On February 24, 2022, Russia launched a full-scale invasion of Ukraine. Within the first few weeks alone, the world saw news stories about mass graves, large-scale deportations, torture chambers, book burnings and other atrocities — atrocities which echo those of the Nazi regime. Something inside me changed during the final week of February last year as I realized that whatever I did during this time is what I would have done during the Holocaust.
My mother’s family came to the United States in the 1930s from Eastern Europe — Belarus and Latvia, by all accounts, but back then it was just called “Russia.” They were fortunate to emigrate before the Holocaust, but their exodus from their native countries was forced upon them by another violent regime: the Soviet Union.
As leader of the Soviet Union, Joseph Stalin forbade all religion. Often using violent tactics, he shut down all churches, synagogues, and mosques, trying to enforce universal atheism. These broader religious policies followed antisemitic violence under the Russian Empire that lasted more than 100 years, and preceded even more antisemitic policies in the USSR throughout the 20th century: quotas of Jewish students in universities, a post-World War II “anti-cosmopolitan campaign” designed to persecute Jews, and more.
As a child, I couldn’t even begin to understand this history. I don’t think we really touched upon it much in school; I never made the connection that all of my Eastern European friends were Jewish, or wondered why we all called ourselves Russian Jews when many of us weren’t actually Russian. Our history books rarely mentioned Judaism outside of the context of the Holocaust.
So, though my grandparents’ families were privileged not to be directly impacted by the Holocaust, I grew up with a deep reverence for those who were. I developed an obsession with learning more about the Holocaust through history books, first-hand accounts and even historical fiction from that time, often rooted in the personal experience of the author’s grandparents. I remember reading “The Diary of Anne Frank” over and over, each time hoping it would somehow end differently. I always grappled with the question of how did the world let this happen? Not in a profound way, but in the way that a child needs to believe that the world is ultimately good.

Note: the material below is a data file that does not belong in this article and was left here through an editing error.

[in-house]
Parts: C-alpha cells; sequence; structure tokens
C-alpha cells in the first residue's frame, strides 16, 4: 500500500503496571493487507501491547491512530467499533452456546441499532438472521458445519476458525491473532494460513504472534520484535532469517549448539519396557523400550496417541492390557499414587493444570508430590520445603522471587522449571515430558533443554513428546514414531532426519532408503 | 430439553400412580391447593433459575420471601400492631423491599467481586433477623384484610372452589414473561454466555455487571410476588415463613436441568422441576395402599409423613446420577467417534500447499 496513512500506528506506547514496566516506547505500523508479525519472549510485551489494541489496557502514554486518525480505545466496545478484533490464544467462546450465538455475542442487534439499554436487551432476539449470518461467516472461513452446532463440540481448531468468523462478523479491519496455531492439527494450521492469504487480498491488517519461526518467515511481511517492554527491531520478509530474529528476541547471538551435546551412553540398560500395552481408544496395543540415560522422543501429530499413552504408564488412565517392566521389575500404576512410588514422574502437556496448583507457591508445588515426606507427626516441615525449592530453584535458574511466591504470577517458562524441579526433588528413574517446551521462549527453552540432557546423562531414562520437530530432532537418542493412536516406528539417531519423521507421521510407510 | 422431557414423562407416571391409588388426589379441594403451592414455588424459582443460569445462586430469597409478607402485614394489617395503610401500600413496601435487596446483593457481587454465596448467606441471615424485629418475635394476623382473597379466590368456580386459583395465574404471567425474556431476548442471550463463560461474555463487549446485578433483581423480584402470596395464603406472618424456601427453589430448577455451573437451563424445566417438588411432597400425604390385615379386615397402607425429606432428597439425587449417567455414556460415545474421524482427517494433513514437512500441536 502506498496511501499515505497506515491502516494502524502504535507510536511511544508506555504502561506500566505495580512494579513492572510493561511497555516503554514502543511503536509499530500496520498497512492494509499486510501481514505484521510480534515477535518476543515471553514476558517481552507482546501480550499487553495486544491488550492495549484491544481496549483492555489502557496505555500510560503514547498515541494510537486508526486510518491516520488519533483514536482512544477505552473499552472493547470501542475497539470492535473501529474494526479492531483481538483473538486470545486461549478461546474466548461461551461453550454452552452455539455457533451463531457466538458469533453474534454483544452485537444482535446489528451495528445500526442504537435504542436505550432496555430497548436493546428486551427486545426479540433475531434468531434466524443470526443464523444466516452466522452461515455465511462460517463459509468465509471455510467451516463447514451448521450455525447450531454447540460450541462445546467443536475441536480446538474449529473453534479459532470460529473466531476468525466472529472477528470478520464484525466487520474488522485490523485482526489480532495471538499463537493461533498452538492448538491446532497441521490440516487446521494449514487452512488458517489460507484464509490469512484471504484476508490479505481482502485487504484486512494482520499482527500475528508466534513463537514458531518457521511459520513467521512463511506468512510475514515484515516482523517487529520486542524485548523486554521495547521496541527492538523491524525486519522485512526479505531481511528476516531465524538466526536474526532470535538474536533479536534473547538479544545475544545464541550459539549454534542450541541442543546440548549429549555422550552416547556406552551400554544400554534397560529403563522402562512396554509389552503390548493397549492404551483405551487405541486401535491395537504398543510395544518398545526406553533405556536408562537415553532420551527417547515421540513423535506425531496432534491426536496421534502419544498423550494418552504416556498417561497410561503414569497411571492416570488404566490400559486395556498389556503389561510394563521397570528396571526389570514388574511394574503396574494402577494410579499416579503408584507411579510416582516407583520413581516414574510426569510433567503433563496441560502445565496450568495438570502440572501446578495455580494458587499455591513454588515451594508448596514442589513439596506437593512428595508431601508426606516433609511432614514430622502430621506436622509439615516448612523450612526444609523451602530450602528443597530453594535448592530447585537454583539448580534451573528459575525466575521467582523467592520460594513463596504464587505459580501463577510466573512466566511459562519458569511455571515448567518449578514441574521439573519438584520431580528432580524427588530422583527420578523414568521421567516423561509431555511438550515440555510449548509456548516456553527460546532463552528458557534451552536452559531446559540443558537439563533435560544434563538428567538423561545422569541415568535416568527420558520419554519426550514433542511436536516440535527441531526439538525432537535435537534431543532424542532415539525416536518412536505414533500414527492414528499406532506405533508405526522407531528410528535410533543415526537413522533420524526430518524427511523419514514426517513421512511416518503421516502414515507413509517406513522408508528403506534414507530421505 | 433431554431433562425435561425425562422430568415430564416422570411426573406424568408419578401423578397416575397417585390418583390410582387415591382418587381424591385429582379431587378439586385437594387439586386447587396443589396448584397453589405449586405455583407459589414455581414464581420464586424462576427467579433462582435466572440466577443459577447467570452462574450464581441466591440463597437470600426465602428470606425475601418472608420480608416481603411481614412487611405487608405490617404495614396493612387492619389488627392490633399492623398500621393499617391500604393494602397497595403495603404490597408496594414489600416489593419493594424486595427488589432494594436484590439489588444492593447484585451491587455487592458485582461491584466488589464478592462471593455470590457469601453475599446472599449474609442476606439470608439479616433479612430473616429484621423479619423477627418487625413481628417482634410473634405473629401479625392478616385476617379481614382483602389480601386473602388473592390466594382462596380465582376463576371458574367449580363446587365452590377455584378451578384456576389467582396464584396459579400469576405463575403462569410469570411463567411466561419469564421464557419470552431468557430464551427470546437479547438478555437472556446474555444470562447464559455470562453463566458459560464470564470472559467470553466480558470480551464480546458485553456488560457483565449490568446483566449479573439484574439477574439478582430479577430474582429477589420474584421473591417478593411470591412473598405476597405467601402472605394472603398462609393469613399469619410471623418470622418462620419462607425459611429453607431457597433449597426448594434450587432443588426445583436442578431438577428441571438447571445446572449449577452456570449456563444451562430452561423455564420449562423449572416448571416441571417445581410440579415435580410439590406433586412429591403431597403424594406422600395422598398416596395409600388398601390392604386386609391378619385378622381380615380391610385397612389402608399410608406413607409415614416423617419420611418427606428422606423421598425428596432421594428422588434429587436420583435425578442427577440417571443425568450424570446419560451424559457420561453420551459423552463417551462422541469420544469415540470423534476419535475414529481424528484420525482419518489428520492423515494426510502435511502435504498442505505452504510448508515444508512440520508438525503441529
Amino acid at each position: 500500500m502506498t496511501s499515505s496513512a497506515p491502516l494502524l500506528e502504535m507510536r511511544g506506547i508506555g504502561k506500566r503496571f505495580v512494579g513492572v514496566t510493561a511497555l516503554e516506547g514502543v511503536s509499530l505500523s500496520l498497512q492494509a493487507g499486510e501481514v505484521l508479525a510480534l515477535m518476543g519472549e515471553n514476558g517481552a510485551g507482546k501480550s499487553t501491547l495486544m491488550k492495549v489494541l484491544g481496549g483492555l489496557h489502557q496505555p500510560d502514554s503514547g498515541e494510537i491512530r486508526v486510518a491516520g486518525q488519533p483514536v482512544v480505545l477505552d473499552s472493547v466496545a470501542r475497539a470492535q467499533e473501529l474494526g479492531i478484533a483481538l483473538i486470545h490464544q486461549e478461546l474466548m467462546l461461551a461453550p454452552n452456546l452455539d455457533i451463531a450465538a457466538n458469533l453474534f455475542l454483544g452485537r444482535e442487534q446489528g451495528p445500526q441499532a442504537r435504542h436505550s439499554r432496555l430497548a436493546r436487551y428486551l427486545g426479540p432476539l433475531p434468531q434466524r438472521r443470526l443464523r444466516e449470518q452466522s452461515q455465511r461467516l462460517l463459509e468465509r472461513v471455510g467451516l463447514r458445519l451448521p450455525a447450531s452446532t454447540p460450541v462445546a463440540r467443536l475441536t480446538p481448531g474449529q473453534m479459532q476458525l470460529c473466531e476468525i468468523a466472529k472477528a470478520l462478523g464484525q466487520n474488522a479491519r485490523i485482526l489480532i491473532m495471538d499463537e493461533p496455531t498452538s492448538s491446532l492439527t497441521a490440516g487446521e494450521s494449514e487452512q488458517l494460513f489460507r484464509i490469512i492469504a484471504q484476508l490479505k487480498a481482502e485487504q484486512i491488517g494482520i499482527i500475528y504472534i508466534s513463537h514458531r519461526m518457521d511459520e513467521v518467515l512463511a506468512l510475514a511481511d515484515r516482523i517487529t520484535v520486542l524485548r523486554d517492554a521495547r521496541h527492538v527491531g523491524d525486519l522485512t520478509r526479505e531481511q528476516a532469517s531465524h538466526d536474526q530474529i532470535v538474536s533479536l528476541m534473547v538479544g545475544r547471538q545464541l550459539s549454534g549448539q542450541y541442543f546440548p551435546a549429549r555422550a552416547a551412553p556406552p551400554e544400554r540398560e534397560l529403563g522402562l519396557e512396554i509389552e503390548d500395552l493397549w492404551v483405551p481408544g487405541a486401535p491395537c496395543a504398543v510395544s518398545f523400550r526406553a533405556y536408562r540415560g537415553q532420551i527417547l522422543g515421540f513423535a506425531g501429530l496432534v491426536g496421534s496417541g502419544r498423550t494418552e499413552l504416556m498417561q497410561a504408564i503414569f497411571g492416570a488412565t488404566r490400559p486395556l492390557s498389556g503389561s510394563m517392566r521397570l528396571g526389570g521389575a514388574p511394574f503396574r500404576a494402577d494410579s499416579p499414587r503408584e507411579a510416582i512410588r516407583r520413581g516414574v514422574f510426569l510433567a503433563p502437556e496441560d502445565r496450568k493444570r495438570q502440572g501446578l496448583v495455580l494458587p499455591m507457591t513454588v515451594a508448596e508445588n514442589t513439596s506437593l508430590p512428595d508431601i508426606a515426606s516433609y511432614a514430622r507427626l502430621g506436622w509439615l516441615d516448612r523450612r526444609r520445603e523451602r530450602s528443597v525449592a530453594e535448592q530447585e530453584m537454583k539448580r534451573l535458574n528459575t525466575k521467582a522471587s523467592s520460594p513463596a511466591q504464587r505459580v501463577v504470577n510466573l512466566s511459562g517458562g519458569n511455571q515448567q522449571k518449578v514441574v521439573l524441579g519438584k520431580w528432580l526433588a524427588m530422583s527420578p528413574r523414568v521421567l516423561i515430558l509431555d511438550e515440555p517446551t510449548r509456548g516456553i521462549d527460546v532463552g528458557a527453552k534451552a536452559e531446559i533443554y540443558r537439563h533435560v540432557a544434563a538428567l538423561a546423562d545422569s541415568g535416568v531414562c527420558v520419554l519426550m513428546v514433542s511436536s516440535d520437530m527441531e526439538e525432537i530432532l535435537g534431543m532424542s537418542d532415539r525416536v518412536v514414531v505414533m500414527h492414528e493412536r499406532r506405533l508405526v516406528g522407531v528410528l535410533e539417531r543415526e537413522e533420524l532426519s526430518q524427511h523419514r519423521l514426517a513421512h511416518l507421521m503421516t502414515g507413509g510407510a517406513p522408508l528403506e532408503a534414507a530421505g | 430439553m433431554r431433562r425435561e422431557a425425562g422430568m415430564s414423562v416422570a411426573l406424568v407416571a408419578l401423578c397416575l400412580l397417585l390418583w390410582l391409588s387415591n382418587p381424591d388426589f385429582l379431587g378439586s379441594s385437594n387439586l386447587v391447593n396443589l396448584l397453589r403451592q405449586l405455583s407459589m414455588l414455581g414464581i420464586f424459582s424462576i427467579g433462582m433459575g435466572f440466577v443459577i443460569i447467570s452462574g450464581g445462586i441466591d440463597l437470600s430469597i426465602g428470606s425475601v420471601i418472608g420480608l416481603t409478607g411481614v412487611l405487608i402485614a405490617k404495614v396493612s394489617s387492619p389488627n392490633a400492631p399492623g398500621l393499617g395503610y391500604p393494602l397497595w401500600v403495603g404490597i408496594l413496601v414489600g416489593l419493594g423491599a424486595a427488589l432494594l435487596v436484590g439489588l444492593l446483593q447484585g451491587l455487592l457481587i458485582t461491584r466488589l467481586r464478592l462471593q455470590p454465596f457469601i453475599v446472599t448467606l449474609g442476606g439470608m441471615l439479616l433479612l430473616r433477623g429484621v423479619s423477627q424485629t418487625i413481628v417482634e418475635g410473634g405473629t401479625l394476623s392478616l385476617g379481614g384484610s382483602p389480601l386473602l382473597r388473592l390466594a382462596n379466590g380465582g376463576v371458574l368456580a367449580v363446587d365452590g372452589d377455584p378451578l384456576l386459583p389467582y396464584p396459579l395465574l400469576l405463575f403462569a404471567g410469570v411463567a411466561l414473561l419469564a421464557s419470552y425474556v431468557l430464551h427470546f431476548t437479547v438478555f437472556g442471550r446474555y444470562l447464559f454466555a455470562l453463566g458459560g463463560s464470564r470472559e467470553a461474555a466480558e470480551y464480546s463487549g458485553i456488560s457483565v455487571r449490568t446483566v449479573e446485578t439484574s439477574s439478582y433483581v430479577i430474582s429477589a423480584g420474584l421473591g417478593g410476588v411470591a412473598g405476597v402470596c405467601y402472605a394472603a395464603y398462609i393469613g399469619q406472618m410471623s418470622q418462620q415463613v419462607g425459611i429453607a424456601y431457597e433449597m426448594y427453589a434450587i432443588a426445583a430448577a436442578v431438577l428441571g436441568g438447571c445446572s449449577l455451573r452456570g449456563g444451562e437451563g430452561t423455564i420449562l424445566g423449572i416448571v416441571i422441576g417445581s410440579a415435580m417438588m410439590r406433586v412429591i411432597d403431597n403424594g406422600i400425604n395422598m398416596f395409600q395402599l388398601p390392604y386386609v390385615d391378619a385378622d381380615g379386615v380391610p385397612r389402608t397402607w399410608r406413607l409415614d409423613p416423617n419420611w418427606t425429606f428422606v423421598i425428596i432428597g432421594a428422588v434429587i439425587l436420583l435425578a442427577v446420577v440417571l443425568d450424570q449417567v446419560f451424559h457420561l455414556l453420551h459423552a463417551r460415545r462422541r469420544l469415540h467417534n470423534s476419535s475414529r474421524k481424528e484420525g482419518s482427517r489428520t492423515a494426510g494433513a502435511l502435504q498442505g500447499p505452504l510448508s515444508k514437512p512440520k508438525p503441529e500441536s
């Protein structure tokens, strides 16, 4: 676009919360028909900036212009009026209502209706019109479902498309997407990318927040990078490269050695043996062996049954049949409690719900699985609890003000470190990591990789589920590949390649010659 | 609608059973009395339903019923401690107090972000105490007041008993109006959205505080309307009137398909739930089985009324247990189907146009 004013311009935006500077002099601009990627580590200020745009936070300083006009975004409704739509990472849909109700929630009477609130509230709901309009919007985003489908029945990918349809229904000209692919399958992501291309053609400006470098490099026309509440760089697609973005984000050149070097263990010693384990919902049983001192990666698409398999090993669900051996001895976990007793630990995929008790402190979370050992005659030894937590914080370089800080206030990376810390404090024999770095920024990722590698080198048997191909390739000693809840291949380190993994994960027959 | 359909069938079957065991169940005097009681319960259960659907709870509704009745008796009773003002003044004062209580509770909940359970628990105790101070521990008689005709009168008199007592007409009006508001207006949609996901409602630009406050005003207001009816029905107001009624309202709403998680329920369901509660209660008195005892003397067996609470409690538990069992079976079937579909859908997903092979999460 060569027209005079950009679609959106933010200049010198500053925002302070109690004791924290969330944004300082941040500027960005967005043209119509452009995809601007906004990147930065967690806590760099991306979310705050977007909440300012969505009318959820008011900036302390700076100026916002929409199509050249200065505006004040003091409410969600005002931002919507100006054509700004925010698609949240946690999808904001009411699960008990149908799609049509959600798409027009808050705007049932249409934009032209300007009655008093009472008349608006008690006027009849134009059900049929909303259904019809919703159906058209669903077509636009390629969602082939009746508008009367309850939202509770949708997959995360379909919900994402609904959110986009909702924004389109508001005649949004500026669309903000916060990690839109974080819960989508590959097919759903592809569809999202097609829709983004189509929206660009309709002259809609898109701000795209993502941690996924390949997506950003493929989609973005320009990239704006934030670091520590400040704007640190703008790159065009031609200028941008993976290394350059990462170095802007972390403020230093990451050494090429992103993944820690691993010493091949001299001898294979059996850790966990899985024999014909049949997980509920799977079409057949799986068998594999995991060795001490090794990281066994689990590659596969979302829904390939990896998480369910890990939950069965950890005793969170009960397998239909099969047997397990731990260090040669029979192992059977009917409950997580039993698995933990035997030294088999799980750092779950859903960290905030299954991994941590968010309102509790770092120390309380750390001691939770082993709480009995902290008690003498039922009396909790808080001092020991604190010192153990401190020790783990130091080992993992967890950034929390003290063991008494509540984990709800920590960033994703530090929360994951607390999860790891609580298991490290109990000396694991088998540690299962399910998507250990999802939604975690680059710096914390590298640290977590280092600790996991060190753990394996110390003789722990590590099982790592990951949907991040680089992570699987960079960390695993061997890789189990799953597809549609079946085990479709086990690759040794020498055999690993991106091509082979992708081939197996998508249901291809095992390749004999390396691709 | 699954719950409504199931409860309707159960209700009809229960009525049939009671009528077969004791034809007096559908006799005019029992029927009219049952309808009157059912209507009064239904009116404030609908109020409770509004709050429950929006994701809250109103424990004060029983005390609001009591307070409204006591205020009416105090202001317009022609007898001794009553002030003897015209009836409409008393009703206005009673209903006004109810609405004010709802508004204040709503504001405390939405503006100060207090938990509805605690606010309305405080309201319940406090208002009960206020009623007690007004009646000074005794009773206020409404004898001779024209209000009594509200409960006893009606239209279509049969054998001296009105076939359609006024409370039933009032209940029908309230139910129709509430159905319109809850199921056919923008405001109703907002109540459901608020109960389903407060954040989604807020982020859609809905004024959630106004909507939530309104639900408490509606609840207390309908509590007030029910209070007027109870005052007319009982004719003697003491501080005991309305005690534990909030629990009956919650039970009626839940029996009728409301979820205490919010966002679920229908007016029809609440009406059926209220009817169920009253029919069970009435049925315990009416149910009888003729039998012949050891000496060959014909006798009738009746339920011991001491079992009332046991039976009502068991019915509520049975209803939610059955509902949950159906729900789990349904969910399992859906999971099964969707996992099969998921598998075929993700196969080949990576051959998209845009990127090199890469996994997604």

One of the last pillars of my childhood naiveté to fall was the notion that this would never happen again.
The final days of February last year abruptly and deeply altered my sense of reality. Nothing felt real as I sat constantly glued to the news, my brain trying to make sense of the images I was seeing. After a few days of pure shock, I brought some flowers to my Ukrainian neighbor next door. She told me that her niece and nephew were living in a bomb shelter, and that she couldn’t believe any of this, either.
This snapped me back to reality, and a sense of duty started to take over. I had to do something, but what? I am a 5’1” mother of toddlers who has never held a gun. “I think you might get in the way,” said my husband, treading very carefully, when I said I wanted to go to Ukraine and fight.
Not knowing what to do, I started to learn Ukrainian. I wanted to understand President Zelensky’s nightly addresses about the war, and what Ukrainians were saying about what was happening to them. Learning Ukrainian gave me a sense of solidarity and focus. Through the language, I have made incredible connections with people in Ukraine and around the world who are making a difference in the lives of those impacted by this unprovoked invasion. I changed the course of my career to devote more of myself to working with Ukrainian organizations. Fifteen months after the invasion began, all of my time and energy goes toward supporting this country I have come to love so much.